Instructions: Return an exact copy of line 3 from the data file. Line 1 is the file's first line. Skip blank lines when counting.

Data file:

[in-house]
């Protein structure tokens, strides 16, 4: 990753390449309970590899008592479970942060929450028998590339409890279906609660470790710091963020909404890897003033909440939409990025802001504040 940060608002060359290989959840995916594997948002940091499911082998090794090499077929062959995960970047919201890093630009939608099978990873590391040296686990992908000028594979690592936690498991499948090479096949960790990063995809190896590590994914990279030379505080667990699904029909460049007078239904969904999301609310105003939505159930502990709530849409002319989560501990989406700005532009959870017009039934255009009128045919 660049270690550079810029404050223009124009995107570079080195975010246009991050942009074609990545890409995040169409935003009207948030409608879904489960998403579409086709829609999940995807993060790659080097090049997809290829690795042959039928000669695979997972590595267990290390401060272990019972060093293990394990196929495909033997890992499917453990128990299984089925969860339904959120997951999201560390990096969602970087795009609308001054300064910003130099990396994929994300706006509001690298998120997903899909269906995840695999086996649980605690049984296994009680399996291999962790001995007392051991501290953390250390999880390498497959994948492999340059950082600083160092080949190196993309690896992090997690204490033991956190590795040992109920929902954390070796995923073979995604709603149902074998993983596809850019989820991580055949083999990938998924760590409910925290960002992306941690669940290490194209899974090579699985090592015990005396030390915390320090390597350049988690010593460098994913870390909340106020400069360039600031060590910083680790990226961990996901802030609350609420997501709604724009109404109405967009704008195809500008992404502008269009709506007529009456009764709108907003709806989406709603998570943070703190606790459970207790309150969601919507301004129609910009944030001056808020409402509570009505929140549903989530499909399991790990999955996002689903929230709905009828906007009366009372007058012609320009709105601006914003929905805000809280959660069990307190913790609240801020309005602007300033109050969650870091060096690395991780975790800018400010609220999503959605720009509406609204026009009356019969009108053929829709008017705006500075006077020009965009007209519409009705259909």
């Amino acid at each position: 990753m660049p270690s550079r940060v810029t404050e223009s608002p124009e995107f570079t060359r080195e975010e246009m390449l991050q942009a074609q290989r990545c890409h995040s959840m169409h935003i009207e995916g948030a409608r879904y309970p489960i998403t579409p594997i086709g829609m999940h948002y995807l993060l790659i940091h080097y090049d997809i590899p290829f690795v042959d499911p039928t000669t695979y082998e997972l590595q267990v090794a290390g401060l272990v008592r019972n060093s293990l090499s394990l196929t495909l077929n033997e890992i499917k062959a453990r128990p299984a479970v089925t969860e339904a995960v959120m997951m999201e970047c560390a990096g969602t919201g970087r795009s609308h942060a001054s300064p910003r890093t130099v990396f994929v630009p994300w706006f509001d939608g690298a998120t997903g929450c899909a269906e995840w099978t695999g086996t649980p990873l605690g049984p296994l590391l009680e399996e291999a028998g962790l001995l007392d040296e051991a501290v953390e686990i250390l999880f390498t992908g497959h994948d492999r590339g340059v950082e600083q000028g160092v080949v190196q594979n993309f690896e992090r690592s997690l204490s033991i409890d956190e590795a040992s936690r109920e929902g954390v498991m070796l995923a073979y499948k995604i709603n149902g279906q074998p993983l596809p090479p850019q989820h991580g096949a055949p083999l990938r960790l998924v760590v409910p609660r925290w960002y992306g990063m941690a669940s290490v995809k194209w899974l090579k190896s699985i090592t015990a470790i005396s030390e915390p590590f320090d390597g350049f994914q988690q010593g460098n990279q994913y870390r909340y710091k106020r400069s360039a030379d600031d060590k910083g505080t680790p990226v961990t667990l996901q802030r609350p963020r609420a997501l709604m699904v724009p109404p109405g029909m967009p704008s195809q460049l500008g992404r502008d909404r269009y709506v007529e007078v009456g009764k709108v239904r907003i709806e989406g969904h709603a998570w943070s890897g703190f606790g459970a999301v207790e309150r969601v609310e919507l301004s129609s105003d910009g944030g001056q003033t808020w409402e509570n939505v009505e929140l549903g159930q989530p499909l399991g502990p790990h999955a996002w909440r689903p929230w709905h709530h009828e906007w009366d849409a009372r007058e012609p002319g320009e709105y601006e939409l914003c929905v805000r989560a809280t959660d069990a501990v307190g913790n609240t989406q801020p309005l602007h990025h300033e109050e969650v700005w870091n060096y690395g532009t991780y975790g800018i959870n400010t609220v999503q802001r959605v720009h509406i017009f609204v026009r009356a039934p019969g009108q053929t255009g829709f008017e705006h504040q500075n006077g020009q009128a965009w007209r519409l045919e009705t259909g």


């Amino acid at each position: 990753m660049p270690s550079r940060v810029t404050e223009s608002p124009e995107f570079t060359r080195e975010e246009m390449l991050q942009a074609q290989r990545c890409h995040s959840m169409h935003i009207e995916g948030a409608r879904y309970p489960i998403t579409p594997i086709g829609m999940h948002y995807l993060l790659i940091h080097y090049d997809i590899p290829f690795v042959d499911p039928t000669t695979y082998e997972l590595q267990v090794a290390g401060l272990v008592r019972n060093s293990l090499s394990l196929t495909l077929n033997e890992i499917k062959a453990r128990p299984a479970v089925t969860e339904a995960v959120m997951m999201e970047c560390a990096g969602t919201g970087r795009s609308h942060a001054s300064p910003r890093t130099v990396f994929v630009p994300w706006f509001d939608g690298a998120t997903g929450c899909a269906e995840w099978t695999g086996t649980p990873l605690g049984p296994l590391l009680e399996e291999a028998g962790l001995l007392d040296e051991a501290v953390e686990i250390l999880f390498t992908g497959h994948d492999r590339g340059v950082e600083q000028g160092v080949v190196q594979n993309f690896e992090r690592s997690l204490s033991i409890d956190e590795a040992s936690r109920e929902g954390v498991m070796l995923a073979y499948k995604i709603n149902g279906q074998p993983l596809p090479p850019q989820h991580g096949a055949p083999l990938r960790l998924v760590v409910p609660r925290w960002y992306g990063m941690a669940s290490v995809k194209w899974l090579k190896s699985i090592t015990a470790i005396s030390e915390p590590f320090d390597g350049f994914q988690q010593g460098n990279q994913y870390r909340y710091k106020r400069s360039a030379d600031d060590k910083g505080t680790p990226v961990t667990l996901q802030r609350p963020r609420a997501l709604m699904v724009p109404p109405g029909m967009p704008s195809q460049l500008g992404r502008d909404r269009y709506v007529e007078v009456g009764k709108v239904r907003i709806e989406g969904h709603a998570w943070s890897g703190f606790g459970a999301v207790e309150r969601v609310e919507l301004s129609s105003d910009g944030g001056q003033t808020w409402e509570n939505v009505e929140l549903g159930q989530p499909l399991g502990p790990h999955a996002w909440r689903p929230w709905h709530h009828e906007w009366d849409a009372r007058e012609p002319g320009e709105y601006e939409l914003c929905v805000r989560a809280t959660d069990a501990v307190g913790n609240t989406q801020p309005l602007h990025h300033e109050e969650v700005w870091n060096y690395g532009t991780y975790g800018i959870n400010t609220v999503q802001r959605v720009h509406i017009f609204v026009r009356a039934p019969g009108q053929t255009g829709f008017e705006h504040q500075n006077g020009q009128a965009w007209r519409l045919e009705t259909g």